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South Africa to shut mines for three weeks in Covid-19 battle

Mines say stringent measures are in place to protect employees from transmission of the virus

Mines in South Africa, the source of most of the world’s platinum group metals (PGMs), chrome and manganese, will shut for three weeks as the country goes into a lockdown to stem the infection rate from the Covid-19 virus.

President Cyril Ramaphosa said on Monday night the country would begin the lockdown from midnight on Thursday until April 16.

“Companies whose operations require continuous processes such as furnaces, underground mine operations, will be required to make arrangements for care and maintenance to avoid damage to their continuous operations,” Ramaphosa said.

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SA’s mines employ 450,000 people and support large numbers of supply and services businesses and employees in SA.

Roger Baxter, CEO of the Minerals Council SA, whose members account for 90% of the country’s mineral production, said the speech was being “digested”.

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There were a number of questions arising from the speech, like whether coal mines from which state-owned power utility Eskom secures all its coal, would remain open and if it would only be the mines. Under the definition of essential industries, energy is classified as such.

Harmony Gold, the largest producer of SA’s gold, said it was putting its mines into care and maintenance and the shutdown would negatively affect its 1.4-million ounce production target for 2020 and its earnings.

“This is an unprecedented time in the history of the mining industry and our country. The health and safety of all South Africans must take precedence and, as such, we are committed to making decisions that will ensure the continued viability of our company,” said Harmony CEO Peter Steenkamp.

SA’s companies have attempted to keep their labour-intensive mines open, sending tens of thousands of people underground daily while facing reduced productivity and higher costs to keep their workers safe.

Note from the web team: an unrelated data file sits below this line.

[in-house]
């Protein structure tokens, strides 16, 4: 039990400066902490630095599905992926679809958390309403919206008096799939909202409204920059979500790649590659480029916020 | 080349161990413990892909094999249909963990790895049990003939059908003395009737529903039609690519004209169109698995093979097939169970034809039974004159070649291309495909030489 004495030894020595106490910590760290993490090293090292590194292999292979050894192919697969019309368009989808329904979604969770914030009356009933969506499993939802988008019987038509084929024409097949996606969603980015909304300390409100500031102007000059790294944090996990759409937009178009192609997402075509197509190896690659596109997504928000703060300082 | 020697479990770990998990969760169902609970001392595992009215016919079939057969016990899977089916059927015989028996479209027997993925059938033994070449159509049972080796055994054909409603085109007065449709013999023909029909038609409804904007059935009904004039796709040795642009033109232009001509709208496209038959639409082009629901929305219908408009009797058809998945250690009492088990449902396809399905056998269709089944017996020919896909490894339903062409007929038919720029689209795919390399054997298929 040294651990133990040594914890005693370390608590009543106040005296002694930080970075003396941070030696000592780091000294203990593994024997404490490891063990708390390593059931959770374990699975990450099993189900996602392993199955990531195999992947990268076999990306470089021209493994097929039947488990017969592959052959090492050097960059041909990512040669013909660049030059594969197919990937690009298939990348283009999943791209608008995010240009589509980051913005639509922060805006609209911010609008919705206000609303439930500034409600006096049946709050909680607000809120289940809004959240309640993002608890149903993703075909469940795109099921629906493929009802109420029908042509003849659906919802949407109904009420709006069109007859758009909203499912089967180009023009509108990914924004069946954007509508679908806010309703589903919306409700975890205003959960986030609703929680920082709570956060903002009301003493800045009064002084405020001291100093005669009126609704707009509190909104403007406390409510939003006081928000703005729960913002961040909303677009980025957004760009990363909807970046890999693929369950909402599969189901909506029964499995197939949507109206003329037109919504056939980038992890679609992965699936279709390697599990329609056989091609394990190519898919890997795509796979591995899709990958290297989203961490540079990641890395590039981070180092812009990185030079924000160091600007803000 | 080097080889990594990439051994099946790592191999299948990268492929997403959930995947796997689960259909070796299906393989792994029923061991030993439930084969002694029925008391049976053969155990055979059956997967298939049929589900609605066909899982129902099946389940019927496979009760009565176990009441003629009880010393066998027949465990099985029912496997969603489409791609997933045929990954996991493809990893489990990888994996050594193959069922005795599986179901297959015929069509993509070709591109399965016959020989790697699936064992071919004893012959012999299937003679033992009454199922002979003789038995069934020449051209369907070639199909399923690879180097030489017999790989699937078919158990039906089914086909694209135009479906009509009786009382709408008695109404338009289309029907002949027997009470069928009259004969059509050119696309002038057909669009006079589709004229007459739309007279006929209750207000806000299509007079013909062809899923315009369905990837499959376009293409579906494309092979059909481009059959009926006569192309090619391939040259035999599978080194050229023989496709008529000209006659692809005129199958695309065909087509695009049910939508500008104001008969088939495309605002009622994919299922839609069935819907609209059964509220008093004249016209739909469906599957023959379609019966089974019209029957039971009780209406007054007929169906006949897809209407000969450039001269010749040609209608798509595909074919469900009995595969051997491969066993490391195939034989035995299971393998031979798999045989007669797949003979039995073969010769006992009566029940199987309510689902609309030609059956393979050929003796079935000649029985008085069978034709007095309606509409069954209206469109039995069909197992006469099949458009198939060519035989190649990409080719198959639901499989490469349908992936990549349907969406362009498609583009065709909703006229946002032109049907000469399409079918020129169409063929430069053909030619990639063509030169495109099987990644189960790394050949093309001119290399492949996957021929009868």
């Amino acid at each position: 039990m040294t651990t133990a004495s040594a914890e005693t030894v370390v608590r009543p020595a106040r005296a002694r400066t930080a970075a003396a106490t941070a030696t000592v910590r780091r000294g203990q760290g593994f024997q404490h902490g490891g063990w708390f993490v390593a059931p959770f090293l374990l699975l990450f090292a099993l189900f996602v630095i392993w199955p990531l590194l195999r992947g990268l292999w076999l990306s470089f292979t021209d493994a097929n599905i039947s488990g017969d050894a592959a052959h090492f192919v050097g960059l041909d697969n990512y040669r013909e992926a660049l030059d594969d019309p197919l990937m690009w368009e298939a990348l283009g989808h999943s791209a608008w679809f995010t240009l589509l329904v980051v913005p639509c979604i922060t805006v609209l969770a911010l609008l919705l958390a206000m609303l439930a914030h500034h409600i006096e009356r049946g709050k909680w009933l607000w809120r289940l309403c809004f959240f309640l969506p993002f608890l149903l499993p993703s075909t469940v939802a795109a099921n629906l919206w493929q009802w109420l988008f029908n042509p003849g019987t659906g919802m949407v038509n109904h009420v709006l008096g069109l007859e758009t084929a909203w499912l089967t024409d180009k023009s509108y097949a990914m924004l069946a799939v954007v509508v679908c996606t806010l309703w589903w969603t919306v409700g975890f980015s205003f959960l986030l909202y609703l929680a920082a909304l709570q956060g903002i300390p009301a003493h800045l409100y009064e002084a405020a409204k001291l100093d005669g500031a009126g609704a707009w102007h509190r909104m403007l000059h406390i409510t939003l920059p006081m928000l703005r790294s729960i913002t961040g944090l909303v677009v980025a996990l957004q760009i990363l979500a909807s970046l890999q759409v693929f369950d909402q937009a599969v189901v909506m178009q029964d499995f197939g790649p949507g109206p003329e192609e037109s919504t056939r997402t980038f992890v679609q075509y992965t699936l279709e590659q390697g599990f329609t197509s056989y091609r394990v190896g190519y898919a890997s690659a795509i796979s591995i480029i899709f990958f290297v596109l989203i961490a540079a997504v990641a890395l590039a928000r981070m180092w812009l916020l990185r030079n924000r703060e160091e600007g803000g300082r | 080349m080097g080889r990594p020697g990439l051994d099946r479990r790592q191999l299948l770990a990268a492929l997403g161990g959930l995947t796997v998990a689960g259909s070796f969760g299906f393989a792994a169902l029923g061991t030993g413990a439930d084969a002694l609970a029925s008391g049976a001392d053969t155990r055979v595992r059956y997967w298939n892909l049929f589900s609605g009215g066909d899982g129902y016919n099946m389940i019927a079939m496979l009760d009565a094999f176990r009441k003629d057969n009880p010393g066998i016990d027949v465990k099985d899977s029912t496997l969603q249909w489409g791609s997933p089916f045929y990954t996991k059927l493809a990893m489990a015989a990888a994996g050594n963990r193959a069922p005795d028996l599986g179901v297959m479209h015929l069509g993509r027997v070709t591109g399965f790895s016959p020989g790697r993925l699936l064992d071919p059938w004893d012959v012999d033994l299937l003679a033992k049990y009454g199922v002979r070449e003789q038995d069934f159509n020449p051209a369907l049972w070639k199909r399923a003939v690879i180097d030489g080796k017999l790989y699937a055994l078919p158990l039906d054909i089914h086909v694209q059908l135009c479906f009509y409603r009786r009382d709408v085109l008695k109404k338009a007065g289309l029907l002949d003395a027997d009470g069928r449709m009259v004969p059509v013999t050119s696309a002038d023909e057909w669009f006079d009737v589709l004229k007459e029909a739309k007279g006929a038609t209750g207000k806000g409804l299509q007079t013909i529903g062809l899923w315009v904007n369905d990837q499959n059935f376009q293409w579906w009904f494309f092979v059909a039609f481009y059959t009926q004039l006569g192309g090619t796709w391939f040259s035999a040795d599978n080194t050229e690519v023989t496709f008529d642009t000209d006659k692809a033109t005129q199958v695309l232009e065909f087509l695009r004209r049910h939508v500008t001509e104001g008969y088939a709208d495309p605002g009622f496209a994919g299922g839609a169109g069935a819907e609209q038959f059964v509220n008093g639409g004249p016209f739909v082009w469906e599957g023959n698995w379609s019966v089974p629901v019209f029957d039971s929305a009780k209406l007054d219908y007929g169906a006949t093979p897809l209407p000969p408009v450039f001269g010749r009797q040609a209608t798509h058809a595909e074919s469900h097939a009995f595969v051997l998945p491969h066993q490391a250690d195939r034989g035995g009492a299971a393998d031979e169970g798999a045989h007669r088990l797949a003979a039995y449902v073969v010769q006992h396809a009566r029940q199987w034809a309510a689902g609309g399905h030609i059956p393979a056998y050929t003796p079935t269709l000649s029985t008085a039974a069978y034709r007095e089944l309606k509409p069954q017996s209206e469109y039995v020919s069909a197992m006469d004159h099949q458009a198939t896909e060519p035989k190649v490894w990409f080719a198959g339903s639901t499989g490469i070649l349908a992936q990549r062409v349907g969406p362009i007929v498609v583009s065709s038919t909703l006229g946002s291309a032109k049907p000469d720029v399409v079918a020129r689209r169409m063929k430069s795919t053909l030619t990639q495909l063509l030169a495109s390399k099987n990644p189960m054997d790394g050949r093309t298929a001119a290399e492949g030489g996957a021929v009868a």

“It’s crazy times,” said one executive, pointing out there was enough time to put mines onto care and maintenance. But another executive said that the logistics of sending tens of thousands of miners back home were a nightmare.

Globally, about 15,328 people have died and 350,536 have been diagnosed with the coronavirus, according to Johns Hopkins University in the US, which is keeping track of the spread.

SA’s mines have continued working to date and none have so far reported any confirmed case of Covid-19.

All companies enforce stringent health and safety measures to prevent an outbreak and transmission of the disease, which could potentially spread like wildfire in the cramped conditions where employees are crammed into large steel boxes and dropped kilometres underground into confined workspaces.

Impala Platinum ordered “significant quantities” of thermal scanners, vitamin supplements, flu vaccines, gloves, face masks, oxygen and chronic medication as far back as February to prevent the disease, said spokesperson Johan Theron.

“Productivity has already been affected, given the risk to lives and livelihoods and related fundamental changes we have instituted. While the business impact is still relatively small today, it will escalate dramatically over time when more extreme countermeasures are introduced,” he said.

“Obviously we’re still in the early stages of Covid-19, but it’s already clear that if we don’t get a firm handle on it soon the impact on us, the industry and global economy will be catastrophic.”

Sibanye, the world’s largest PGM miner and a major source of SA gold, employs 80,000 people but has PGM operations in the US that will remain in operation, setting it apart from its SA peers.

“The nature of our business means that large groups of employees may gather in areas in the workplace,” it said on Monday.

“To that extent, we have put in place personal and workplace hygiene programmes to reduce this risk. This includes making soaps and other disinfectants available, screening of employees and contractors, adopting protocols about biometrics and enforcement of sick leave for employees who present with flu-like symptoms,” it said. At its US operations, Sibanye has removed contract workers from its site, slowing development of its new Blitz mine, while the maker of the mills to be used in expansion of the concentrator complex has said it cannot honour the contract.

“Our US PGM operations are a ‘critical infrastructure industry’ as defined by the Cybersecurity and Infrastructure Agency, with PGMs essential components of many chemical, medical and biochemical applications,” Sibanye said, adding it would do all it could to keep production uninterrupted.

In the gold sector, similar preventive measures are under way.

“The health and wellbeing of all our employees remains a top priority for us. Allied to this is business continuity as far as is possible and responsible, to ensure people’s livelihoods,” said Harmony Gold spokesperson Marian van der Walt.

Harmony, SA’s largest gold producer, has identified employees at the highest risk, including those who have not tested whether they have tuberculosis or HIV, those on antiretroviral medication for HIV, and employees with medical conditions.

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